Platinum buys Textron unit for $630m

The Los Angeles-based firm says it will use Textron Fastening Systems as a platform for the fastening sector.

Platinum Equity has agreed to buy the fastening systems unit from diversified manufacturer Textron for $630 million in cash, plus the assumption of various liabilities.

Based in Troy, Michigan, Textron Fastening Systems produces fastening systems for industrial customers in more than 150 countries and had annual revenue of approximately $1.8 billion in 2005. Texton Inc., which is based in Providence, Rhode Island, had announced in December that it planned to sell the unit as part of an overall effort to trim its non-core manufacturing businesses. The unit represented about 20 percent of overall profits for the company. The sale marks Textron’s complete exit from the fastening business.

Platinum senior vice president Mark Barnhill said the potential for consolidation in this sector made this a competitive sale.

“There was a significant amount of interest from both strategic and financial buyers, but at end of day we emerged as the winner of that process,” he said.

The unit, which Platinum says will get a new name and new brand image, manufactures various types of fastening systems for the aerospace, automotive, construction, electronics, and industrial equipment sectors. The unit is a major supplier of screws and bolts for the automotive industry.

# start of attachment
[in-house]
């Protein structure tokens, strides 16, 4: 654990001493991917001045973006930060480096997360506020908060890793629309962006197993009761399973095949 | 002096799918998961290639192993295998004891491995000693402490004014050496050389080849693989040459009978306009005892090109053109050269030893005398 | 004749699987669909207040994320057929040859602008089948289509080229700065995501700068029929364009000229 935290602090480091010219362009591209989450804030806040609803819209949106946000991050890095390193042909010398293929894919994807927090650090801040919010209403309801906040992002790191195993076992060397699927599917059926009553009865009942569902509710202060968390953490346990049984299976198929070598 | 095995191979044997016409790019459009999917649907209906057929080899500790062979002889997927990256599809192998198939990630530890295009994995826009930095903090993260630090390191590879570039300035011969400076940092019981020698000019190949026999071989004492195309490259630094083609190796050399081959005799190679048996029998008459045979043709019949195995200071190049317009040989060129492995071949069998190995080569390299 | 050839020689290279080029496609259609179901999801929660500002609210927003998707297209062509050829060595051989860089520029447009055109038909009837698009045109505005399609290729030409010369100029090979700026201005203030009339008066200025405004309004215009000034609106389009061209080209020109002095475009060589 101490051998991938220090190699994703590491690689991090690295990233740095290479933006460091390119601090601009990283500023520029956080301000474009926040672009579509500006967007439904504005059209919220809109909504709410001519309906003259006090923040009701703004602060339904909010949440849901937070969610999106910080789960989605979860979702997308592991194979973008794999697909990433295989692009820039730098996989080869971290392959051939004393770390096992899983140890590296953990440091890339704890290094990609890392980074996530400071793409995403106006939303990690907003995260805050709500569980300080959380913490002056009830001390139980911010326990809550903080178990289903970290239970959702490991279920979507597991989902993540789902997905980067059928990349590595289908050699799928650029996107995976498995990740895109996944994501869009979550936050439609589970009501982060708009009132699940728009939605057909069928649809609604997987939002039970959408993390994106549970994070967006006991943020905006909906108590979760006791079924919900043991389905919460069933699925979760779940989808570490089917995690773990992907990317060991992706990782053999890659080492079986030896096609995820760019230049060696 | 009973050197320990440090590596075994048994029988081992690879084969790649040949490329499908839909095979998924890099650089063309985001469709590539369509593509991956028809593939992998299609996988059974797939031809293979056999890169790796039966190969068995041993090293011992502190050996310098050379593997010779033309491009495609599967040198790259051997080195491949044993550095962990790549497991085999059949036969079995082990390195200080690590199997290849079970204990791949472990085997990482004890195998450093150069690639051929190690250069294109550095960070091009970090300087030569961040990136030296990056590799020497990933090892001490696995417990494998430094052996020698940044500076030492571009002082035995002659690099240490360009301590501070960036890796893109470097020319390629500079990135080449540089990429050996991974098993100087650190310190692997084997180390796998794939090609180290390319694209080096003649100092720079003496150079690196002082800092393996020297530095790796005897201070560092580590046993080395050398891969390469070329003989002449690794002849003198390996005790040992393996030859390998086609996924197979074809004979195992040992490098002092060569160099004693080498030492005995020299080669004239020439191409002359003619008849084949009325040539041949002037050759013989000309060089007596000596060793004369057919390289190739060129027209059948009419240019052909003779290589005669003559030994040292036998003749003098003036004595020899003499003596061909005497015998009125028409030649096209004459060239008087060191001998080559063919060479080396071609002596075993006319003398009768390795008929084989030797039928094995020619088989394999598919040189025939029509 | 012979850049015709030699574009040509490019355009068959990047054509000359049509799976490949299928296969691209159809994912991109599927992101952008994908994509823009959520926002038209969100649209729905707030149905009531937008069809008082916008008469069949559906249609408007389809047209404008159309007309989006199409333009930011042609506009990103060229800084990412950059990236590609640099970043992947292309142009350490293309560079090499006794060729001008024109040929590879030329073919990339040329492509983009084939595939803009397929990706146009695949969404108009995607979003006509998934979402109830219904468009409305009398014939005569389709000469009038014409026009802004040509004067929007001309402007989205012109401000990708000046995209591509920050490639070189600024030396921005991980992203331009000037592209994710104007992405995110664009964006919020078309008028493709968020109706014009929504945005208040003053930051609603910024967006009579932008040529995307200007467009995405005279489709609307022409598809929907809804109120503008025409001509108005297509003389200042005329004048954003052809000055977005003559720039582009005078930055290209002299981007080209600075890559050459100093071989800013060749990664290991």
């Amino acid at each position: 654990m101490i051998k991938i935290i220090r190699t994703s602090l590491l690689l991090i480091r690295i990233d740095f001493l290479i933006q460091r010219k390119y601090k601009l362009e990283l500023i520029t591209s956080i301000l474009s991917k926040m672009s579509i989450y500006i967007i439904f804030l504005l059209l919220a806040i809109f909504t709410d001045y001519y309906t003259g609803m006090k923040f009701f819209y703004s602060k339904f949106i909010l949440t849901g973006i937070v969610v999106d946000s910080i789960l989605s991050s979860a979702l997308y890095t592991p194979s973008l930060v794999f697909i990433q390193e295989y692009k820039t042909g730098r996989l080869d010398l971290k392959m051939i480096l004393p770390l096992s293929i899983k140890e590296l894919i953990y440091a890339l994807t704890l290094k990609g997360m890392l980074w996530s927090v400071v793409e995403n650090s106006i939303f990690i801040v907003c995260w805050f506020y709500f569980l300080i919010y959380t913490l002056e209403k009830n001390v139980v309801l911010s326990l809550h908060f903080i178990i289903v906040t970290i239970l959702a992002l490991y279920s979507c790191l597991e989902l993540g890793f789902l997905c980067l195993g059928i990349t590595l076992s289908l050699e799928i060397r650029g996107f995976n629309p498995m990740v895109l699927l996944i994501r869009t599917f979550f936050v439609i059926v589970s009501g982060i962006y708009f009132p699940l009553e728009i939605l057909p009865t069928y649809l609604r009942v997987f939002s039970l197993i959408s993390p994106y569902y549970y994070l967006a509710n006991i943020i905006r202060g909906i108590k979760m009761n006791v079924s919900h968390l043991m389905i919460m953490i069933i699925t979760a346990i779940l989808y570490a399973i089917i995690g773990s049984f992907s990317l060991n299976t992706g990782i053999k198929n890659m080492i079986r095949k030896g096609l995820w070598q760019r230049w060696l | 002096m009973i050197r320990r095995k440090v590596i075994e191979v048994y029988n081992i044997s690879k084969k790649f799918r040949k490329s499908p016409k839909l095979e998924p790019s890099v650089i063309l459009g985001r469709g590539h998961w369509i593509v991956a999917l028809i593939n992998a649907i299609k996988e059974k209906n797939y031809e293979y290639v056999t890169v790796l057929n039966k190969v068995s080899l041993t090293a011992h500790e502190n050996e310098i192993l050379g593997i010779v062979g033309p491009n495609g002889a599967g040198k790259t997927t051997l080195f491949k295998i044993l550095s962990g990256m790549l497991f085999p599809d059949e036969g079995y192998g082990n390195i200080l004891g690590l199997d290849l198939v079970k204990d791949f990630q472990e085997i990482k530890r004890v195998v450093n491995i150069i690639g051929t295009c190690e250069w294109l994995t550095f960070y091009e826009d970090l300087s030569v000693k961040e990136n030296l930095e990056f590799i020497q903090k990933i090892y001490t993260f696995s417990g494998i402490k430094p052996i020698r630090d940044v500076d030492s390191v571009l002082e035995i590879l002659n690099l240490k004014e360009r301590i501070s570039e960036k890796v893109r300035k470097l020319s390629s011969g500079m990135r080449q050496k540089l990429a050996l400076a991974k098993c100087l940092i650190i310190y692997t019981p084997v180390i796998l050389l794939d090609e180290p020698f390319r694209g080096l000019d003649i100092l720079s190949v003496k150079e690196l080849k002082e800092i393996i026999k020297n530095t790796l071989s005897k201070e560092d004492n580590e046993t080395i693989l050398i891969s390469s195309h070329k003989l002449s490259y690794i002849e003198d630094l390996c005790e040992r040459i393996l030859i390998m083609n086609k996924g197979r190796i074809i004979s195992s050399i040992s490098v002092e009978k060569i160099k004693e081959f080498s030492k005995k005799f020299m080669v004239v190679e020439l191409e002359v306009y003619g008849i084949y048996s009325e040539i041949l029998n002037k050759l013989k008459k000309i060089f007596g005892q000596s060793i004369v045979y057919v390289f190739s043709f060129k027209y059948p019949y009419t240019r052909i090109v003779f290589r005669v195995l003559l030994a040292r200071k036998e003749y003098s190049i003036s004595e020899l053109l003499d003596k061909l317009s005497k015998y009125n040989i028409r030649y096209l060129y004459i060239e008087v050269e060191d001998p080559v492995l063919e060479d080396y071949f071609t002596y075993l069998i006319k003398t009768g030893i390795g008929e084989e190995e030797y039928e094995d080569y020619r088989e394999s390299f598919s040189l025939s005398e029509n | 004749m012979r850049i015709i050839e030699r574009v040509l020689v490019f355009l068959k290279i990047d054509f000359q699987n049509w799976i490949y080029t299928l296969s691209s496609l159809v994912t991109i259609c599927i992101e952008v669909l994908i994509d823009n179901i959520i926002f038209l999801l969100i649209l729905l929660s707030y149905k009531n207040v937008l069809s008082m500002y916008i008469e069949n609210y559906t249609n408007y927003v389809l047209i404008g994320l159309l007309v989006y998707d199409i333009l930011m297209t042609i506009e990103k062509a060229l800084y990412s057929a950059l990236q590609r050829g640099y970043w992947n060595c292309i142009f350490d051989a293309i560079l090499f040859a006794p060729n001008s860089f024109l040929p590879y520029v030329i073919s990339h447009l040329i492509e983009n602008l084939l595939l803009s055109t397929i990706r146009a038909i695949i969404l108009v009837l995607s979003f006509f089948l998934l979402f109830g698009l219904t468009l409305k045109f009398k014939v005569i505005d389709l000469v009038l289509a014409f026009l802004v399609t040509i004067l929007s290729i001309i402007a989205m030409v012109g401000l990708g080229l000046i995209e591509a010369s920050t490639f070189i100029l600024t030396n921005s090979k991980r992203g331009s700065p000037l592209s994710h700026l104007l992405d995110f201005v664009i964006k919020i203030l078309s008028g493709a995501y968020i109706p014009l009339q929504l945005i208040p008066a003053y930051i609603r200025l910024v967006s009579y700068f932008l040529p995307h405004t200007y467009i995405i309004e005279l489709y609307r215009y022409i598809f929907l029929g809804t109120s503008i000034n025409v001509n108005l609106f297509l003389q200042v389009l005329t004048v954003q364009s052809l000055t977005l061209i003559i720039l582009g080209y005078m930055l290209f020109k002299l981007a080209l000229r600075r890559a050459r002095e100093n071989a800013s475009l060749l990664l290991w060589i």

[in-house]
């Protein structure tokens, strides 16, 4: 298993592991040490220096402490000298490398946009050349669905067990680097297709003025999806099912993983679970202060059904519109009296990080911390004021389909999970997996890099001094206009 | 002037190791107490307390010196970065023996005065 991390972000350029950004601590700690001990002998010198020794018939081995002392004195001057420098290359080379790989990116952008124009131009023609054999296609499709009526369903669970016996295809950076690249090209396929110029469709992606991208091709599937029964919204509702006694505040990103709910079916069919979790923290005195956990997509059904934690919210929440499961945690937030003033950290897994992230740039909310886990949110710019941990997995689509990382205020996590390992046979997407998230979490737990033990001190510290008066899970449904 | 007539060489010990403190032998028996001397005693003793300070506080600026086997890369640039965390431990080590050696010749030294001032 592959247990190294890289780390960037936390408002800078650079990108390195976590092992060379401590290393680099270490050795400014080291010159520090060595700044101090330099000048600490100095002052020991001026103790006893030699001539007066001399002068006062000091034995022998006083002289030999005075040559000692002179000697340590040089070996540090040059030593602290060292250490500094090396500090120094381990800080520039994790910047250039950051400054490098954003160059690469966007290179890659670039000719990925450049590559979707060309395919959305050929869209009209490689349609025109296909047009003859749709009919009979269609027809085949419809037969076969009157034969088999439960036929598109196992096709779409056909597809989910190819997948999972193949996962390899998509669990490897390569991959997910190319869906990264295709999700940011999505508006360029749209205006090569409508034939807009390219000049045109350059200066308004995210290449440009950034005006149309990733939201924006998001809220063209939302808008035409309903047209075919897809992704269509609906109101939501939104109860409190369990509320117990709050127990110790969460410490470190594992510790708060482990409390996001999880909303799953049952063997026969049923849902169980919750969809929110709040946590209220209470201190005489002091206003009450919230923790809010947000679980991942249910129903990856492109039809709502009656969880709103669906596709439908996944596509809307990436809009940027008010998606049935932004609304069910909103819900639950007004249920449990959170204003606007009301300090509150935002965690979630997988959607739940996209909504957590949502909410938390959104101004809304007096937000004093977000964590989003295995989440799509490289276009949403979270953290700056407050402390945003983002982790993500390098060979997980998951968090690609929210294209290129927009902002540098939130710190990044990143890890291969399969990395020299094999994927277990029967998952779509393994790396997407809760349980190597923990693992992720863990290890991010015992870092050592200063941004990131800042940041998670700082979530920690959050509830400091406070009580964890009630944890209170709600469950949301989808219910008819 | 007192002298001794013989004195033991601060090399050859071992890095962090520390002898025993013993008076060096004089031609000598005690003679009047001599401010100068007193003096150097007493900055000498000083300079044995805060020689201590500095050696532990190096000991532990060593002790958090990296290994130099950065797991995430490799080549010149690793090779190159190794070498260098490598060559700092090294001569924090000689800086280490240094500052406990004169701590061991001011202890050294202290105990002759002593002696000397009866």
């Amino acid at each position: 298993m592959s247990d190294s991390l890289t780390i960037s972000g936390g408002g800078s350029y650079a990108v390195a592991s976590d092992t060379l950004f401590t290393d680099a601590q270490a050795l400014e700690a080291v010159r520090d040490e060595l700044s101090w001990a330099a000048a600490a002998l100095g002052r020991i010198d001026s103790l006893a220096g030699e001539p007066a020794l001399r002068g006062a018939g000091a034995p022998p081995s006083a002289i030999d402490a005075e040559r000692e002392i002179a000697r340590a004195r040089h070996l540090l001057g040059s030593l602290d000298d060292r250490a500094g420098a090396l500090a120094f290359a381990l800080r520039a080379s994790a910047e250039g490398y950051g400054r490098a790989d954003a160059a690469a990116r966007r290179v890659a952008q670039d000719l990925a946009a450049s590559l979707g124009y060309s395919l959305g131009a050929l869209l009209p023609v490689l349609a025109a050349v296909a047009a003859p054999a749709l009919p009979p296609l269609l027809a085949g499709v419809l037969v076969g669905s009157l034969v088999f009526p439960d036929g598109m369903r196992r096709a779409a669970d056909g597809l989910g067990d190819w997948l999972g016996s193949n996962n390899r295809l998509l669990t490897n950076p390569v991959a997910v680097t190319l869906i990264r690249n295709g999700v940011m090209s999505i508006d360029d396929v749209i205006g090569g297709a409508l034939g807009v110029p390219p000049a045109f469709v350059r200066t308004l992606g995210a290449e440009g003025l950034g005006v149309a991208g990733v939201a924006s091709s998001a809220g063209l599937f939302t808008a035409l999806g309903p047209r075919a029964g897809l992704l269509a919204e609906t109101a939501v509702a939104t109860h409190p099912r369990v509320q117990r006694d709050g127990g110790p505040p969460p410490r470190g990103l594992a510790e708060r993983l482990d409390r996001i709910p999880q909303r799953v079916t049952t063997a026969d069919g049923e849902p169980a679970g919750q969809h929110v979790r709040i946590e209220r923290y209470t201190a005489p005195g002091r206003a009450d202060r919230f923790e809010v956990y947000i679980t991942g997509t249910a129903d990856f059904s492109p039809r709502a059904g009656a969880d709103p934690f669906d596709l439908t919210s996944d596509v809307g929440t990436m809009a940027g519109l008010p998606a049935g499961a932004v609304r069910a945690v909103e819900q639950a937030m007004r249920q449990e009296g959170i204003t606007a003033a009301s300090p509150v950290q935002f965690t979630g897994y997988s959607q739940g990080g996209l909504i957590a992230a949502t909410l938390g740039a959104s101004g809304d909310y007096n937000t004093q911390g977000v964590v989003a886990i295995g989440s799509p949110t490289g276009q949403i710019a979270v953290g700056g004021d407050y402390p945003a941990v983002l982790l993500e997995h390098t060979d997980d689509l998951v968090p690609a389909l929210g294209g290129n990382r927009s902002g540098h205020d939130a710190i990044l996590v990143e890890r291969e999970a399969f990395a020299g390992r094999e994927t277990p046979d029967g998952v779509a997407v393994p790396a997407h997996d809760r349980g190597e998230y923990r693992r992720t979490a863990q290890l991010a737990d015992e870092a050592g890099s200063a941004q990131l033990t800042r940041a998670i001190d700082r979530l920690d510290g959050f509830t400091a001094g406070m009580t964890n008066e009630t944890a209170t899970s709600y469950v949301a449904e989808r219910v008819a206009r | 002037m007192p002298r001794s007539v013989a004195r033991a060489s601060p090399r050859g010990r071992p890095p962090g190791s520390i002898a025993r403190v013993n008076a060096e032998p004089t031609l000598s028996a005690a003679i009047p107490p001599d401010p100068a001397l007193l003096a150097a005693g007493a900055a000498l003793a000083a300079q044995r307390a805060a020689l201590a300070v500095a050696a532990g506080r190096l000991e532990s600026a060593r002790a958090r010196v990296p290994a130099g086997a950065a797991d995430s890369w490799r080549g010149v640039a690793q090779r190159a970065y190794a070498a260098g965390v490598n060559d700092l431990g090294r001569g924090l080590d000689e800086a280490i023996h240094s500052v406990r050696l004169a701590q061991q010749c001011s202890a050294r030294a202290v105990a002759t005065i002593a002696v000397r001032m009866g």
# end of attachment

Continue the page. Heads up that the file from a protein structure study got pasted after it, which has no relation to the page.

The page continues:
Platinum is a global acquisition firm specialising in the merger, acquisition and operation of companies in a broad range of business markets. Since its founding in 1995 the firm has acquired more than 60 businesses with more than $12 billion in aggregate annual income. This is Platinum’s first entry into the fastening system sector.

“Our approach is to identify and acquire businesses that are often times non-core divestitures from larger corporate parents in market sectors that are undergoing some sort of transformation,” Barnhill said. “We like to go in and acquire a platform company in a new market sector and look for add-on acquisitions.”

Barnhill said the sector is currently estimated to be a $38 billion industry but remains highly fragmented. He added that the fastening system industry is undergoing change as new technology and automated assembly services are reducing in-place costs.